Hare Shaw, Uldale Head and Blease Fell

Walk date – 31st March 2024

Distance – 8.4 miles

Weather – sunny and dry, fair weather cloud, gusty east wind


A good weather day on Easter Sunday usually means a very busy day on the Lake District fells with all the attendant parking difficulties so we opted for a walk over some of the Howgill fells today. The Howgill fells don’t attract the huge numbers of visitors on a holiday weekend that the Lake District does which makes it an ideal place to walk in relative solitude and simply enjoy the peace and quiet. A short drive takes us from the Eden Valley down the A6 to Shap and from there through Orton and on to Tebay where we began today’s walk. Not many folk around in Tebay this morning, probably the result of the clocks going forward an hour, so we parked up easily, gathered up our stuff and started out for a very enjoyable day in The Howgills.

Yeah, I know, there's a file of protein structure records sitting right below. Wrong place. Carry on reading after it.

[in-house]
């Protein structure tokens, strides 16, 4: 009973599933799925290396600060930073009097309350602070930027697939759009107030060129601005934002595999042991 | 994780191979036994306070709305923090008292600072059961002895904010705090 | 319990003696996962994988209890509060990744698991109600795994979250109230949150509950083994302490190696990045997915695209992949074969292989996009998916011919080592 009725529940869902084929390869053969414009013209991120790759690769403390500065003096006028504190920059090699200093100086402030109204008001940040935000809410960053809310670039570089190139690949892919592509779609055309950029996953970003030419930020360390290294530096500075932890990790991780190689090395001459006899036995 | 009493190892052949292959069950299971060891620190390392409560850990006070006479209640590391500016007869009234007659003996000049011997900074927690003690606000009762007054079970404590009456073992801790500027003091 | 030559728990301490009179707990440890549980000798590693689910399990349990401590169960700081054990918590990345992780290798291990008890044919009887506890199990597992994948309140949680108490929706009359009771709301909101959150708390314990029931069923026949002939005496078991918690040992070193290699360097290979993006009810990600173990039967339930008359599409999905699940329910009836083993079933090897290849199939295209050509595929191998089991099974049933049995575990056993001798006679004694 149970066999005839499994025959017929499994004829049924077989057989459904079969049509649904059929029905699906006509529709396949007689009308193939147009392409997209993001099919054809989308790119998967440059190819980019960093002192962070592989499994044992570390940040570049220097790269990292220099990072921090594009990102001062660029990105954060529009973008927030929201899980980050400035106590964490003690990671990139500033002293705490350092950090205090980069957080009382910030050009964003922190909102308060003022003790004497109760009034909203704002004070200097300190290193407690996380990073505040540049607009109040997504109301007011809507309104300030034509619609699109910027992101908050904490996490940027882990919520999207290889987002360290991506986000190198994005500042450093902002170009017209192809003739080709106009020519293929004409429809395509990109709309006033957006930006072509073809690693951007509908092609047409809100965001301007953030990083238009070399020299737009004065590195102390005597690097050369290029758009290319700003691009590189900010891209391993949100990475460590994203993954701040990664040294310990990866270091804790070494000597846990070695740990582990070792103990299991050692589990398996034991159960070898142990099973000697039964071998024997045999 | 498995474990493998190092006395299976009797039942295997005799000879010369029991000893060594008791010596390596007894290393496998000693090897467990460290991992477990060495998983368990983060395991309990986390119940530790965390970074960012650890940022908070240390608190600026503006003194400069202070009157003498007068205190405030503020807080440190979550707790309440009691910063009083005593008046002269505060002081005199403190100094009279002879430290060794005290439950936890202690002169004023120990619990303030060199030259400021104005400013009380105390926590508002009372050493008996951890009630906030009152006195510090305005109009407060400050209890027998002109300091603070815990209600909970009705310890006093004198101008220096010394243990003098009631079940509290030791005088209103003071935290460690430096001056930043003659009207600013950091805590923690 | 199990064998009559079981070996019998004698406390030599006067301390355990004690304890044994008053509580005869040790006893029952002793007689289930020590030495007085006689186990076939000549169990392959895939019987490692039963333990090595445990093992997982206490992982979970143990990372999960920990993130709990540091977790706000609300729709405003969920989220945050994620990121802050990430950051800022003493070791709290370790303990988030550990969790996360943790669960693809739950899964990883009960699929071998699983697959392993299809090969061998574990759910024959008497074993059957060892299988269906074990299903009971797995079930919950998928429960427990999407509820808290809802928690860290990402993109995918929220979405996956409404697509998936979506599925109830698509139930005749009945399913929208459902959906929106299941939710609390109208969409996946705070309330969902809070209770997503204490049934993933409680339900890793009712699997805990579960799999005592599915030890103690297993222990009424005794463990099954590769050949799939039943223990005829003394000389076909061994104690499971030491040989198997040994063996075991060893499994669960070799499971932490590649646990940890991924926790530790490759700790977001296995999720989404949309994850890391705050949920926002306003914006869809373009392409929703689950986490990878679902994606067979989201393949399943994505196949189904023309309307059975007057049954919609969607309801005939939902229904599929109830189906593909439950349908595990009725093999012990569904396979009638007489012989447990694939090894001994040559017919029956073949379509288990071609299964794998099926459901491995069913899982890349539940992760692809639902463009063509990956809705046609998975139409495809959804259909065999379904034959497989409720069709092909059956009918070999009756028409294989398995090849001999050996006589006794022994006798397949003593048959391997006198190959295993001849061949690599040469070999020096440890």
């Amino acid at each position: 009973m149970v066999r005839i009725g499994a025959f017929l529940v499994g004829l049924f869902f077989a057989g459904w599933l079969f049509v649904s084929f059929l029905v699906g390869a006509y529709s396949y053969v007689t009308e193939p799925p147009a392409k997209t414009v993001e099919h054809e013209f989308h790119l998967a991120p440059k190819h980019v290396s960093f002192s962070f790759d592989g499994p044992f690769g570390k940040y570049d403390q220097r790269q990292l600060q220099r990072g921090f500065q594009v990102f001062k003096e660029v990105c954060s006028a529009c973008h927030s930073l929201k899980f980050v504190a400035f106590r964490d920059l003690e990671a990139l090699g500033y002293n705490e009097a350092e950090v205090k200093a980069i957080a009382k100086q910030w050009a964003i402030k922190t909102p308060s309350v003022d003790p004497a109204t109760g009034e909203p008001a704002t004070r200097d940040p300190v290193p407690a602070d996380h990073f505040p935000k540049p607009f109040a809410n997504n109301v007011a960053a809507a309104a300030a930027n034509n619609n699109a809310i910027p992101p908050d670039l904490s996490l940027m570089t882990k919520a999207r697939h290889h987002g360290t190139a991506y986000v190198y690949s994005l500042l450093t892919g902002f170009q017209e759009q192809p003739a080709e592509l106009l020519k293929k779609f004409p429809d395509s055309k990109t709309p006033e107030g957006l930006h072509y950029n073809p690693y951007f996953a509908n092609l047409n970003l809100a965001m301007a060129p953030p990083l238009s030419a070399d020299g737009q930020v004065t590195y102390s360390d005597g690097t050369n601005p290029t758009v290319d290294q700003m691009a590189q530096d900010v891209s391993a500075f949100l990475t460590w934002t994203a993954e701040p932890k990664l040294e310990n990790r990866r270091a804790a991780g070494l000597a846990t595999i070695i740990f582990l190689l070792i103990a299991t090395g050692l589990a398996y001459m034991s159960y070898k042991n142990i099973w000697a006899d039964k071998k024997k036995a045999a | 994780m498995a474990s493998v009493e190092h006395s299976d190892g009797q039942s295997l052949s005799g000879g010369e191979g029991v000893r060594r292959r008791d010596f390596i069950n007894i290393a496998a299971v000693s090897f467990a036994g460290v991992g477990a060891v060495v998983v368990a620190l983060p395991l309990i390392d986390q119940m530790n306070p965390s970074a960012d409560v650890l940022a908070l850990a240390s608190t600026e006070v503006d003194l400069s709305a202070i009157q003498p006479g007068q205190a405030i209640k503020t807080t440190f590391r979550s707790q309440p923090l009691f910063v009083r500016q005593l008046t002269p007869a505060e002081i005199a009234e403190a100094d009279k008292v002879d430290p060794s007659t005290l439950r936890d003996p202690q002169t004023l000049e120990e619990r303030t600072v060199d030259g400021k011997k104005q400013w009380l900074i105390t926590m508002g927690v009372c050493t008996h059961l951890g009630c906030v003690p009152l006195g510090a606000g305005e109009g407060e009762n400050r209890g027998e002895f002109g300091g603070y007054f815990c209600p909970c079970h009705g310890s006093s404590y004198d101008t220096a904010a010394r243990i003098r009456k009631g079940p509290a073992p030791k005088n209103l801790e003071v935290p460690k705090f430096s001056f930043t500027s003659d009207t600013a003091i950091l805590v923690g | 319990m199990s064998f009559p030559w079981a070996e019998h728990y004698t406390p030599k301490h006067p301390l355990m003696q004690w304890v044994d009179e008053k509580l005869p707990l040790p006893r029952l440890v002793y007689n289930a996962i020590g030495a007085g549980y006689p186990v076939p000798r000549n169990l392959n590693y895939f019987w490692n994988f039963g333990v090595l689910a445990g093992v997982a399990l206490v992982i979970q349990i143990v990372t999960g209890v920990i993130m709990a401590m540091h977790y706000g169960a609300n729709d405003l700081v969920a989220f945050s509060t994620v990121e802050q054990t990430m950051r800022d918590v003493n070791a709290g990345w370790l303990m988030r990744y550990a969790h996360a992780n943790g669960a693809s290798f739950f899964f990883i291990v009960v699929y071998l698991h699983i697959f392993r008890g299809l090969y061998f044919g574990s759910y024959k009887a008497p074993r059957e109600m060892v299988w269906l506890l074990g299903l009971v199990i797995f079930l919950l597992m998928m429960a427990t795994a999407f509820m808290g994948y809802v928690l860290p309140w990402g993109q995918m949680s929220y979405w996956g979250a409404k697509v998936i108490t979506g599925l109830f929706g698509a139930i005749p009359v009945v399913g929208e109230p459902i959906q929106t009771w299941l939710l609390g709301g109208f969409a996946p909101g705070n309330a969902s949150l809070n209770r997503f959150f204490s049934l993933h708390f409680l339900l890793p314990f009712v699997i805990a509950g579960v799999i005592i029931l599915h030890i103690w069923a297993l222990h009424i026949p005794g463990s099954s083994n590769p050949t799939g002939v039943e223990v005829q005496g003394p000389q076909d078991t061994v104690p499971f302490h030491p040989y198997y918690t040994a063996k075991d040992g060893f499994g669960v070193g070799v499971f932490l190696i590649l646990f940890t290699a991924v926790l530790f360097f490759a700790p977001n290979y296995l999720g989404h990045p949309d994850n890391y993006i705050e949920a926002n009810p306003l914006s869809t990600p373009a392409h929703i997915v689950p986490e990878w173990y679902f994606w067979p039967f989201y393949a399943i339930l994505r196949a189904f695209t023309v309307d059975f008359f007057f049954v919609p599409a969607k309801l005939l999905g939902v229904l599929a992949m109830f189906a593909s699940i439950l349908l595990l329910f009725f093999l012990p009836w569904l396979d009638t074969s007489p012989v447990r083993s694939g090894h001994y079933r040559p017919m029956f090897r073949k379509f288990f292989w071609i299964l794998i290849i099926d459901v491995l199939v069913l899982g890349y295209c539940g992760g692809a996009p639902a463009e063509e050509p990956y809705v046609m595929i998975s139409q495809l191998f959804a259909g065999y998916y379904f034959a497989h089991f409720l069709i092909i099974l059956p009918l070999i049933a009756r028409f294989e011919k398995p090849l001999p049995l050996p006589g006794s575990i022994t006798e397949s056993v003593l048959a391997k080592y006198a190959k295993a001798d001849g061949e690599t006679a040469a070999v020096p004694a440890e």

Tebay – Waskew Head – Weather Hill – Knott – Hare Shaw – Archer Moss – Uldale Head – Blease Fell – Powson Knott – Tebay

From our parking spot at the bottom of the hill we begin by walking up the tarmac access lane while keeping a lookout for the path which will take us over to the farm at Waskew Head. All is quiet back there in Tebay, is everyone having a lie-in this morning?

On the access track to Waskew Head farm now and we have reached the old bridge crossing Tebaygill Beck. The track, which begins with tarmac but eventually turns rough, stony and deeply rutted, leads eventually up to …..